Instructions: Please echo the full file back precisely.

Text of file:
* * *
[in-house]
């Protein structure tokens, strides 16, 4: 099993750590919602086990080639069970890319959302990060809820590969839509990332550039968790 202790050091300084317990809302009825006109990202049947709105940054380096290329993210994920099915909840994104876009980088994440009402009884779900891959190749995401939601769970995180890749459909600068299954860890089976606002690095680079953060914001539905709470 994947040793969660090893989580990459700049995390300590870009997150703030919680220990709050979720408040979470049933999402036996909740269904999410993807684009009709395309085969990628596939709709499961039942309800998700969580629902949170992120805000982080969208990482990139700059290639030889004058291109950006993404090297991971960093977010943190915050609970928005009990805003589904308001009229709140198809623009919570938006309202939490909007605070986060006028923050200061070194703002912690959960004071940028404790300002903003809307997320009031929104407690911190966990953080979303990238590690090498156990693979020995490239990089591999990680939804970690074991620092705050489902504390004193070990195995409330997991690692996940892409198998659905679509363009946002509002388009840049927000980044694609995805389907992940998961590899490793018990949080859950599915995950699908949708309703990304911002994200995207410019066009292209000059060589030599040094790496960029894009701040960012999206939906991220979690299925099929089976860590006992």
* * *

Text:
[in-house]
């Protein structure tokens, strides 16, 4: 099993750590919602086990080639069970890319959302990060809820590969839509990332550039968790 202790050091300084317990809302009825006109990202049947709105940054380096290329993210994920099915909840994104876009980088994440009402009884779900891959190749995401939601769970995180890749459909600068299954860890089976606002690095680079953060914001539905709470 994947040793969660090893989580990459700049995390300590870009997150703030919680220990709050979720408040979470049933999402036996909740269904999410993807684009009709395309085969990628596939709709499961039942309800998700969580629902949170992120805000982080969208990482990139700059290639030889004058291109950006993404090297991971960093977010943190915050609970928005009990805003589904308001009229709140198809623009919570938006309202939490909007605070986060006028923050200061070194703002912690959960004071940028404790300002903003809307997320009031929104407690911190966990953080979303990238590690090498156990693979020995490239990089591999990680939804970690074991620092705050489902504390004193070990195995409330997991690692996940892409198998659905679509363009946002509002388009840049927000980044694609995805389907992940998961590899490793018990949080859950599915995950699908949708309703990304911002994200995207410019066009292209000059060589030599040094790496960029894009701040960012999206939906991220979690299925099929089976860590006992």